If the bones of the lower arm are uneven in length, a "joint leveling" procedure (shortening the longer bone or lengthening the shorter bone) has been done. Bones can be made longer with bone grafts, or shortened by removing a section of the bone. This reduces the compressive forces on the lunate and seems to halt progression of the disease. Forces on the lunate, caused by using the hand forcefully, are thought to flatten down the lunate, advancing the stage of the disease. This collapsing force can be reduced by 70% with an appropriate radial shortening or ulnar lengthening. Currently, radial shortening with a 3.5 - mm metal plate is preferred over ulnar lengthening, as there is a lower complication rate and similar good outcomes. In patients with neutral or positive ulnar variance, shortening the radius is a poor idea. In this clinical situation, radial wedge osteotomies designed to decrease the radial inclination have been proposed. If the lunate is severely collapsed or fragmented, it can be removed. The two bones on either side of it are also removed. This procedure is called a proximal row carpectomy and will relieve pain while maintaining partial wrist motion.
Another way to ease pressure on the lunate is to remove some of the wrist bone joints and make them grow together into one or more bigger bones. This is called a fusion. If you make all of the bones grow together, it is called a complete fusion. Usually, we only do some of the bones; this is called a partial fusion. However, this approach may or may not improve range of motion, depending on whether the fusion is complete or partial, and on the stage of the disease, and on the amount of motion you started with. If the disease has progressed to severe arthritis of the wrist, fusing the bones will reduce pain and help maintain function, although motion is limited. A variety of intercarpal fusions for the treatment of Kienböck disease have been used. The goal is to red uce forces on the lunate, crushing it down, and, in procedures that involve the scaphoid , to correct and maintain proper scaphoid position.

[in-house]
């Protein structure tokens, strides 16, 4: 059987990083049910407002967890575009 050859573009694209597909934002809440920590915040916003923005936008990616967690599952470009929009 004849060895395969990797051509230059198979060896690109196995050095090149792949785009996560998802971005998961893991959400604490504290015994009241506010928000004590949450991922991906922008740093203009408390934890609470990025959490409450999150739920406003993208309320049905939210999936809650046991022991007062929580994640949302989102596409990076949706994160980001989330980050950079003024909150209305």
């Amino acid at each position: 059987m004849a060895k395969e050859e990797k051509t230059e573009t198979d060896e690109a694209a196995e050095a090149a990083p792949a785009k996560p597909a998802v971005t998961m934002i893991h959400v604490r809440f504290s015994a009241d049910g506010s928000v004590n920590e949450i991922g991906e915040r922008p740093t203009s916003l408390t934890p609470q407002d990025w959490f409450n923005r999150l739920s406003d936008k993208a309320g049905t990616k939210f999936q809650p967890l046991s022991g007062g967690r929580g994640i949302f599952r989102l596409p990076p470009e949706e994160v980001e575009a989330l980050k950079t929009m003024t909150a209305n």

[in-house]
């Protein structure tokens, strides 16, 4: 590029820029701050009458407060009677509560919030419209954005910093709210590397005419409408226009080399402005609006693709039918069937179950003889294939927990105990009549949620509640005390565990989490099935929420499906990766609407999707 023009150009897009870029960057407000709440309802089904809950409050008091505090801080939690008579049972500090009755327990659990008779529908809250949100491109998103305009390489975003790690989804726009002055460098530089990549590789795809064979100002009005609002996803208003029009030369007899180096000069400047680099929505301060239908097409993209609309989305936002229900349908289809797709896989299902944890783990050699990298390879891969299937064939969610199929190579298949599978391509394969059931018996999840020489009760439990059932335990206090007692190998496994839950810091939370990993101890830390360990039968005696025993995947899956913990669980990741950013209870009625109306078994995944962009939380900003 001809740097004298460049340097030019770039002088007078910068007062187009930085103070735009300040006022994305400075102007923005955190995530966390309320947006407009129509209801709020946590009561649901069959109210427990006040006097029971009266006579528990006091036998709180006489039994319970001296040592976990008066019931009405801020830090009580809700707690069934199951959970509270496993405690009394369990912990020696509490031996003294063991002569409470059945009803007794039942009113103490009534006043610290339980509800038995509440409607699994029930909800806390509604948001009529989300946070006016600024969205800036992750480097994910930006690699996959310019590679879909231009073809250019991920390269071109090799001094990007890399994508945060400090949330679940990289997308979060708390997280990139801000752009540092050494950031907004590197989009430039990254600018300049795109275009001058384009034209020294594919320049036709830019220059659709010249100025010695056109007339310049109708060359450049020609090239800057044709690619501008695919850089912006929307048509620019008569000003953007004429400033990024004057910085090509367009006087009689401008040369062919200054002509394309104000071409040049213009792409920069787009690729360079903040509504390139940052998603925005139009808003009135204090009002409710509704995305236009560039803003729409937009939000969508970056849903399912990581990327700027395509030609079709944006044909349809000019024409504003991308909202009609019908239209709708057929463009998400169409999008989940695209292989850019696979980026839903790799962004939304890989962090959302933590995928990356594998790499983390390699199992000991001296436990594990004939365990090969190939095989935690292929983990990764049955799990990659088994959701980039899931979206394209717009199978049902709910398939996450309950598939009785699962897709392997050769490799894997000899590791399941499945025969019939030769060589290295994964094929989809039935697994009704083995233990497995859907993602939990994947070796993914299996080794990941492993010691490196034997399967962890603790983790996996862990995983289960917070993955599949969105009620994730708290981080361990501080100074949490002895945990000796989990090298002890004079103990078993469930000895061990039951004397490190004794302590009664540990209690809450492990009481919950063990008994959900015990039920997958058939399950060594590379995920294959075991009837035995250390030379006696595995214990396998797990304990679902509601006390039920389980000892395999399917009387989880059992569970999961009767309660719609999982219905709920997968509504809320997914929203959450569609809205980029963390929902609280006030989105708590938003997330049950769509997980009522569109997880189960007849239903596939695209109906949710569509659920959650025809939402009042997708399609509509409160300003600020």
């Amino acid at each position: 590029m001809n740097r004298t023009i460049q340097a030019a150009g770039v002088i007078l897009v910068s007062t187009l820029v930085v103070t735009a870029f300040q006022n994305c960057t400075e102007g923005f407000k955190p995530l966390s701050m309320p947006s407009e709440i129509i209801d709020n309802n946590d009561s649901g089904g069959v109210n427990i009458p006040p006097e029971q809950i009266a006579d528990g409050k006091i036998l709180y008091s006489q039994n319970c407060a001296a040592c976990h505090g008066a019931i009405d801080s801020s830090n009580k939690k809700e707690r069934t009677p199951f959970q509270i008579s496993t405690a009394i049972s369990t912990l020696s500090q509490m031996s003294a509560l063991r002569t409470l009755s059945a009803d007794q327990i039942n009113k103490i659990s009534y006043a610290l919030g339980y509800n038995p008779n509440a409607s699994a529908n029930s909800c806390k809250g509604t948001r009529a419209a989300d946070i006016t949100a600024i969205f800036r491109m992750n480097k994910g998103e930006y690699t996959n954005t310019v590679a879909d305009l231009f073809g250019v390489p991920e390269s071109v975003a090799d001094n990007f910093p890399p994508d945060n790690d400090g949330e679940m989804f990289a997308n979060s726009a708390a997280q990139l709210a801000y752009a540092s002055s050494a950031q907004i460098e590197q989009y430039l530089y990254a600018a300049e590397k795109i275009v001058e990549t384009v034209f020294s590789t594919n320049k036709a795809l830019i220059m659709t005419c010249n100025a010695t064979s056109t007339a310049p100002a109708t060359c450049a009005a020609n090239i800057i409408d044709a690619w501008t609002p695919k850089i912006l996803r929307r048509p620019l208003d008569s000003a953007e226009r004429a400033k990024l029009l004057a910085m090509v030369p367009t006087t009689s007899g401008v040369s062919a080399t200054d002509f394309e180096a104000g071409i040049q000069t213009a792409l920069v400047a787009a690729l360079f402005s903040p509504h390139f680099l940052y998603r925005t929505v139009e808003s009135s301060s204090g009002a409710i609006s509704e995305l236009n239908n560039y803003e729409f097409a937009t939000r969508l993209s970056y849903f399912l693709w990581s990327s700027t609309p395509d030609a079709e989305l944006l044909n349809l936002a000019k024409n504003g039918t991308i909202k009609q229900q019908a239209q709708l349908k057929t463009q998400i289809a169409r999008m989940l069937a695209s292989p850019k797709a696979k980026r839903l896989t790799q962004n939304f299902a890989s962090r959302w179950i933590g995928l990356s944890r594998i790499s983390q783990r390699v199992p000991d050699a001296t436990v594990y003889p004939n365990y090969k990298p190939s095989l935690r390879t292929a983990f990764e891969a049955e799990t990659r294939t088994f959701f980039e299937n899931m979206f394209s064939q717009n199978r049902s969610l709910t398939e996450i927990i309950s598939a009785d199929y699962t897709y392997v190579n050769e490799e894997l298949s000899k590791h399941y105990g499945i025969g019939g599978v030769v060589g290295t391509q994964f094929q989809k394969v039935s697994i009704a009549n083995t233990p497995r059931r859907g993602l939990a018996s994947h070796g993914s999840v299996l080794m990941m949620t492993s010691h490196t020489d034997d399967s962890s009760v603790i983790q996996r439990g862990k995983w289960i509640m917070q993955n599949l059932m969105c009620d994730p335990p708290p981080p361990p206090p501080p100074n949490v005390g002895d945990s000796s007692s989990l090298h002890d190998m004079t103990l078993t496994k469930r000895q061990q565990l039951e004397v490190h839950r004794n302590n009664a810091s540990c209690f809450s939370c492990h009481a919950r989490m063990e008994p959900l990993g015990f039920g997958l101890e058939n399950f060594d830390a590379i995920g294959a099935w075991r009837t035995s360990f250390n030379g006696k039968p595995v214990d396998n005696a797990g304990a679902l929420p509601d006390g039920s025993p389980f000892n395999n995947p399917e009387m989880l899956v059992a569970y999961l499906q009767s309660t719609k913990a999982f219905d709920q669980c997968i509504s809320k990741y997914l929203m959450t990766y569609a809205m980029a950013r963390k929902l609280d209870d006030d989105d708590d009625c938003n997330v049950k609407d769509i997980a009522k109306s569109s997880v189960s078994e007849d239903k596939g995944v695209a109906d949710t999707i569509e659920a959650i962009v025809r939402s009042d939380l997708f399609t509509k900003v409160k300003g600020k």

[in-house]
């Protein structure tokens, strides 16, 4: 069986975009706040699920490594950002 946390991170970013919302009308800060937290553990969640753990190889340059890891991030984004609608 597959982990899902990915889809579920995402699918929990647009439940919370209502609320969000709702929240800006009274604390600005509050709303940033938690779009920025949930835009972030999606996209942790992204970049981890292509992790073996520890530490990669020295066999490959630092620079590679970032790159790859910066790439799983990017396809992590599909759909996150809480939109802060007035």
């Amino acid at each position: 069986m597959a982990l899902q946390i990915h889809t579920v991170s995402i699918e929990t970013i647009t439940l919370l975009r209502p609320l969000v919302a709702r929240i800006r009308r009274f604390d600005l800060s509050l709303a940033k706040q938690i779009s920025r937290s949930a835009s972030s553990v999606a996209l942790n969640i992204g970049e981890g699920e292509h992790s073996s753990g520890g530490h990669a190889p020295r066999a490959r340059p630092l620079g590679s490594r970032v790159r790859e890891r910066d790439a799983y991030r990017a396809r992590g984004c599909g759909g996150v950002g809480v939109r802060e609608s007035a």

Scaphocapitate (SC) fusion has been used by some surgeons. Biomechanically, this fusion has been shown to reduce co mpressive forces at the radiolunate joint by about 10%. Some surgeons prefer this fusion because it requires only one fusion site and is technically easier to perform.
Salvage procedures are what we call the surgeries that are used when all else fails. One procedure that has worked rather well, despite how destructive it sounds: cut out three of the little bones of the wrist (scaphoid, lunate, and triquetrum.) This is called a proximal row carpectomy (PRC). It has been shown t o provide relatively good results in Kienböck disease by a several very good friends of mine. Our experience with a PRC is also supported by the fact that it works well for other wrist problems, so we have more experience with this surgical approach than w ith many of the others, which are only used for the relatively rare condition of Kienbock's. Complete wrist fusion (arthrodesis) is the final option for patients with global wrist degeneration. Arthrodesis can be achieved successfully following a failed PR C. It always works to stop the pain, and although the patient cannot do wrist flexion and extension, they usually have increased function in their wrist because the pain is gone.